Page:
Swanson’s story has never been proven that the glacier rose several hundred feet into the air, but he told the story over and over to people though his years. Perhaps there was another natural phenomenon that occurred that we don’t know about or maybe Swanson was dazed by a hard day of fishing. Either way I don’t think his first hand experience in the megatsunami should be written off.
I think that this game did a good job of accurately portraying the role that prevention and education plays in helping to keep lives from being lost. I ran out of money and couldn’t do nearly as much as I wanted to do to save lives, which is also probably extremely accurate. I think that one of the things that I found annoying was the inability to upgrade more than one building at once. The user interface of the game could use work.
I’m going to summarize the results I found when I looked in to the mitigation efforts put in place in the areas that were hit by the 2004 tsunami in the Indian Ocean.
Basically, there weren’t any. This tsunami is the second deadliest natural disaster in the last 100 years, killing around 250,000 people. This is directly due to both the lack of an Early Warning System for tsunamis in the the Indian Ocean, and due to the fact that when people built homes and buildings in these regions, they made no effort to protect themselves in the event of a tsunami. The areas that were hit had overcrowded, poor citizens that couldn’t afford to build houses with tsunami-resistant materials, and the hotels that were built on the beaches were only built to hold tourists and have good views. In addition, the local governments hadn’t enacted any sort of zoning restrictions for high-risk areas, which could have prevented tens of thousands of lost lives.
Mapping of the area started when French explore La Perouse explored and mapped the Bay in 1786. Since 1786 until the tsunami event of 1958, few maps of the area were made. The maps that I did find were mostly simple and showed where the rockslide occurred and the height of the wave damage. The most useful map I found is from a 1960 report by Don J. Miller for the Geological Survey. The topographic map shows the setting and effects after the 1985 tsunami, with the trimlines of the upper limit of destruction, the rockslide, and even where the three fishing boats where located during the event. I find the map useful now looking back at the event, but if I lived in the area, I would not think the area hazardous based on similar maps.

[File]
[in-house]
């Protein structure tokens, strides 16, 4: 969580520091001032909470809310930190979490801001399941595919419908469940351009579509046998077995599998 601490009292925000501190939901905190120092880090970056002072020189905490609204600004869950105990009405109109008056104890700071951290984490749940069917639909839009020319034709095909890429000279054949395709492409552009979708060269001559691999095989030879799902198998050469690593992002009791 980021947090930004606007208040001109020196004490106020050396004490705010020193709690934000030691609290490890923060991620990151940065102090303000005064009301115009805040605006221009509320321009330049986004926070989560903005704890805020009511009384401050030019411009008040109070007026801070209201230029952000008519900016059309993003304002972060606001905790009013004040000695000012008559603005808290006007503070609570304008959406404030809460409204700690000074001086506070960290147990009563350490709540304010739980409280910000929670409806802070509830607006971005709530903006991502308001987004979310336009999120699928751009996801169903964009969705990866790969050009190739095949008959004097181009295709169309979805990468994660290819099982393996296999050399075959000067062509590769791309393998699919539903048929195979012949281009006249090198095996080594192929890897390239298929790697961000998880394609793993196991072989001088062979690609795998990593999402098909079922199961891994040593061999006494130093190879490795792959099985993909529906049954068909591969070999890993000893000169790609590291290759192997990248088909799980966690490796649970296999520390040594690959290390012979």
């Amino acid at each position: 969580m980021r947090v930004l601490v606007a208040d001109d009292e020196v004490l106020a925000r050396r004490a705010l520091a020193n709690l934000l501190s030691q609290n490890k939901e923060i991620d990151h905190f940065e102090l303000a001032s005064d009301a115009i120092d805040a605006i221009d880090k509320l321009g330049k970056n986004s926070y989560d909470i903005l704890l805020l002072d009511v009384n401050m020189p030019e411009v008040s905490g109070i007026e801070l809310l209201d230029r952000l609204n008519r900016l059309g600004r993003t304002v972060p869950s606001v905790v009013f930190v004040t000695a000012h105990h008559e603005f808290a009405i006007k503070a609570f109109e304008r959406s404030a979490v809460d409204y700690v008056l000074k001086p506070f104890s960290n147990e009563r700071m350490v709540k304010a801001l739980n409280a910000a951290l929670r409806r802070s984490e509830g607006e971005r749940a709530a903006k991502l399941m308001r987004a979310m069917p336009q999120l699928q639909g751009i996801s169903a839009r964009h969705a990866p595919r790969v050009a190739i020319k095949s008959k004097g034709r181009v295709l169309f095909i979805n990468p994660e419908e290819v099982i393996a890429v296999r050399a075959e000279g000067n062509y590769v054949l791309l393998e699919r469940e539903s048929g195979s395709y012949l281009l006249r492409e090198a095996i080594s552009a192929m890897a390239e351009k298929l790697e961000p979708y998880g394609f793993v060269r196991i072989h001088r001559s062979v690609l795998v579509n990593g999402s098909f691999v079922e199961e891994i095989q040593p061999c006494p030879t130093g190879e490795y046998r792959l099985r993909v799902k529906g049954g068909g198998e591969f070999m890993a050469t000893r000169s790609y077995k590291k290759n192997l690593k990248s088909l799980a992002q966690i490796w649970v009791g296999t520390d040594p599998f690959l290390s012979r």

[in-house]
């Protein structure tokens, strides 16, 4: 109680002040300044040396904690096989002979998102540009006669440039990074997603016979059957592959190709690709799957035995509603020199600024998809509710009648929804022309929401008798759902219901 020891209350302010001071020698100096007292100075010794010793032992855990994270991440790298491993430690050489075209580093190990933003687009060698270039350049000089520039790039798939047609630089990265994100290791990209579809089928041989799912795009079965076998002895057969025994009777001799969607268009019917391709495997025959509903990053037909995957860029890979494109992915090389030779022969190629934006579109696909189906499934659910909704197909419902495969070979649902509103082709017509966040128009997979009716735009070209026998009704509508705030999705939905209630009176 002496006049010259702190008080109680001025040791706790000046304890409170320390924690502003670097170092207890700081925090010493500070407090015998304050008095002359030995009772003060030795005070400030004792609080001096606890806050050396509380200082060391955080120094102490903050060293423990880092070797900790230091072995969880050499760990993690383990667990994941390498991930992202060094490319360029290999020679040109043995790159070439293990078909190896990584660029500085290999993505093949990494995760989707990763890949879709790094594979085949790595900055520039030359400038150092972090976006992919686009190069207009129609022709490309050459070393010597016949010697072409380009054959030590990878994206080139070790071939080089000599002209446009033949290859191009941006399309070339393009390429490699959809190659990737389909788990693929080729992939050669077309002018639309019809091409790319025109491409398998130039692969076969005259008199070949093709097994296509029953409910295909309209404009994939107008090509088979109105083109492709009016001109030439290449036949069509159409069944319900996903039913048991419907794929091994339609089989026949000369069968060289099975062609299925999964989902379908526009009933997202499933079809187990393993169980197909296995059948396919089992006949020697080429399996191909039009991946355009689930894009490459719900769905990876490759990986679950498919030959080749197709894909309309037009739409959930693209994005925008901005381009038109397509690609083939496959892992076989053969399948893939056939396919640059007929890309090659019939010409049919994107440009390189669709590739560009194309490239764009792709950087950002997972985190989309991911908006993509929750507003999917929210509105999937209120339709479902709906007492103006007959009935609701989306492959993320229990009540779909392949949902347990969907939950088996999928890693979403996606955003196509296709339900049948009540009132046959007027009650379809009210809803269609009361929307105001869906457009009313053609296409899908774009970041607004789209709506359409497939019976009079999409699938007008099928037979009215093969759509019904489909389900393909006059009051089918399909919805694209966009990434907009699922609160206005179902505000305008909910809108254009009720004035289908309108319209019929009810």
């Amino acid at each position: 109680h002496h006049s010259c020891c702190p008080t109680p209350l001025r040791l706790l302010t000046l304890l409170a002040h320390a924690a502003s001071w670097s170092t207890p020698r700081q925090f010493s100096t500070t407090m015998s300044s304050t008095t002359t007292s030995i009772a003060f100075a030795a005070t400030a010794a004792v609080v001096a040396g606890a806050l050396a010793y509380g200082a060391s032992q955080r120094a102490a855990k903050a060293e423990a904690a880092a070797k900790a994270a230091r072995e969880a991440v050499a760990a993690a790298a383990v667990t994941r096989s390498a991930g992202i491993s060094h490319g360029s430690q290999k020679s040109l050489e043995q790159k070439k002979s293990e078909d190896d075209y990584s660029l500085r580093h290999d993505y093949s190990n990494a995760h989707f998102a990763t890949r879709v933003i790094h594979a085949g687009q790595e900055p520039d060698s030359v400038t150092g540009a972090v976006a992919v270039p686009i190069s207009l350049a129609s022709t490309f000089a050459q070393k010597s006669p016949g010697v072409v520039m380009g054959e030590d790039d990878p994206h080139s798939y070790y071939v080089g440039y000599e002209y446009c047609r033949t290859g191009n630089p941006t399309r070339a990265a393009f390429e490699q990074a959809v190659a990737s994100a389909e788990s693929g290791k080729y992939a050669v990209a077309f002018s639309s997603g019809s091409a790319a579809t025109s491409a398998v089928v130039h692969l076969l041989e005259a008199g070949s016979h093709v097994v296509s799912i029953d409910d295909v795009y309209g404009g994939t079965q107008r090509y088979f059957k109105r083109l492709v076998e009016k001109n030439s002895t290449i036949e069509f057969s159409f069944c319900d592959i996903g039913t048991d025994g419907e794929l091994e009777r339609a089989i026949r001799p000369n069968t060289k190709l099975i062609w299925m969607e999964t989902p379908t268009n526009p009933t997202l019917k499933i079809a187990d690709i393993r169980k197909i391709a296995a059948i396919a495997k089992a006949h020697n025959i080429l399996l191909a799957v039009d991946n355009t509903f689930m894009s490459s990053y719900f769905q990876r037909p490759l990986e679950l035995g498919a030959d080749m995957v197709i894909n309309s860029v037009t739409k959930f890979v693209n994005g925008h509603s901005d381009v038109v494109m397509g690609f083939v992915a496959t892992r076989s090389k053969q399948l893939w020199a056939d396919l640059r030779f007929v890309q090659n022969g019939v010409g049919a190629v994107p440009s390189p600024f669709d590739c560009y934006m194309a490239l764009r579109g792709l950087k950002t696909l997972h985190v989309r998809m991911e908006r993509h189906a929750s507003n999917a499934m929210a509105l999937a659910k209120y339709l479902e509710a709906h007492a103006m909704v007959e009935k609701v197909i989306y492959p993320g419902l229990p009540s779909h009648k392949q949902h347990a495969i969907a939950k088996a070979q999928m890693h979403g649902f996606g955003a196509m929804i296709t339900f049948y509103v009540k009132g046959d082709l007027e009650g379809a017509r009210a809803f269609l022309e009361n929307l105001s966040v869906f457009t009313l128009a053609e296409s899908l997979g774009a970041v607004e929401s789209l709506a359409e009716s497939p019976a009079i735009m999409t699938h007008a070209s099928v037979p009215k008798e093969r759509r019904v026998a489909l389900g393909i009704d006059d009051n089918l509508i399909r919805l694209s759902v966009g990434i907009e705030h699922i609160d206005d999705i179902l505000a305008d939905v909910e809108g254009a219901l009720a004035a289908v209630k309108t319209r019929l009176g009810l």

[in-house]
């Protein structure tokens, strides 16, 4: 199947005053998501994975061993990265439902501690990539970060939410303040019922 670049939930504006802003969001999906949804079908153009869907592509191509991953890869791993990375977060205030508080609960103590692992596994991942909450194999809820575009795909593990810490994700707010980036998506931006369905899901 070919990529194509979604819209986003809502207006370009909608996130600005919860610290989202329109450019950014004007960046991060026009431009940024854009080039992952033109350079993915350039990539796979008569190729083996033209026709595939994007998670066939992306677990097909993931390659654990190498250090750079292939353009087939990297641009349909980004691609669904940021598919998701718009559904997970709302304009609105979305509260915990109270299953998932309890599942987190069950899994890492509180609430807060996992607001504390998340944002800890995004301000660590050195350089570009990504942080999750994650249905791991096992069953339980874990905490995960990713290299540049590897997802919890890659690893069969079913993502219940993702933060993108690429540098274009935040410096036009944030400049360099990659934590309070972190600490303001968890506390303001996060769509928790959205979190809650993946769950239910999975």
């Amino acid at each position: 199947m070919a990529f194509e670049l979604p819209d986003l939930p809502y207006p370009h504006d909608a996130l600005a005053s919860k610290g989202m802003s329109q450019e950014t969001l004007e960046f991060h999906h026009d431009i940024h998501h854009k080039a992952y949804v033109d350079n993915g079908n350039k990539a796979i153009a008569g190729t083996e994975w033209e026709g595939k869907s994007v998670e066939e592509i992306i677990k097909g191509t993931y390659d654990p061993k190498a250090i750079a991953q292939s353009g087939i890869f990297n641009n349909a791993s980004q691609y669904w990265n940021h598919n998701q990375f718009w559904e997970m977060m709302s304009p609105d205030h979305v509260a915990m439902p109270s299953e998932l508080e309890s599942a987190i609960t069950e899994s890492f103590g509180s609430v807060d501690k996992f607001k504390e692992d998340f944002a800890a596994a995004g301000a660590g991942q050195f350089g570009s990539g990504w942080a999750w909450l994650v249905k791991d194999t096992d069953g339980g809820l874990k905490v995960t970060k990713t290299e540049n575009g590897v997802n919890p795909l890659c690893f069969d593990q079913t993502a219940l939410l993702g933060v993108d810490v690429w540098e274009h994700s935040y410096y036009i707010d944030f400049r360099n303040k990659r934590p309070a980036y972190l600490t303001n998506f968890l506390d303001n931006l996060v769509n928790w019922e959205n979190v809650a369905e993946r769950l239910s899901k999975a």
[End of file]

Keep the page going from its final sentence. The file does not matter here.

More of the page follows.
One thing the game helped put into prospective about tsunamis was education. The more education and safety signage invested in the community the more lives saved. Now of course this isn’t happening in every community where tsunamis occur, but whole countries like Chile are putting in an effort to educate it’s citizen about what do in an emergency.
With a click of the mouse, I was able to educate the school or hospital about emergency procedures, which in real life would not happen. That part was too easy and not very realistic in my mind.
The 1958 Lituya Bay tsunami that occurred in Southeast Alaska into a narrow inlet. The tsunami was triggered on July 9th from an earthquake that took place on the transform Fairweather Fault. The tsunami occurred on the transform boundary of the Fairweather Fault, which is part of the Queen Charlotte – Fairweather Fault that marks the boundary between the North American and Pacific Plates.
An earthquake from this fault line was a registered 8.3 quake that triggered a tremendous landslide into the inlet. The landslide shook over 30 million cubic meters of rock and debris from several hundred meters above the inlet down, causing the megatsunami. The waves reached heights of 502 meters (1,710 ft.) causing damage to the landscape that can still be seen today.
The most interesting thing I learned so far is that this event is the largest recorded megatsunami on record, and that this area is likely to have more event just like in the future.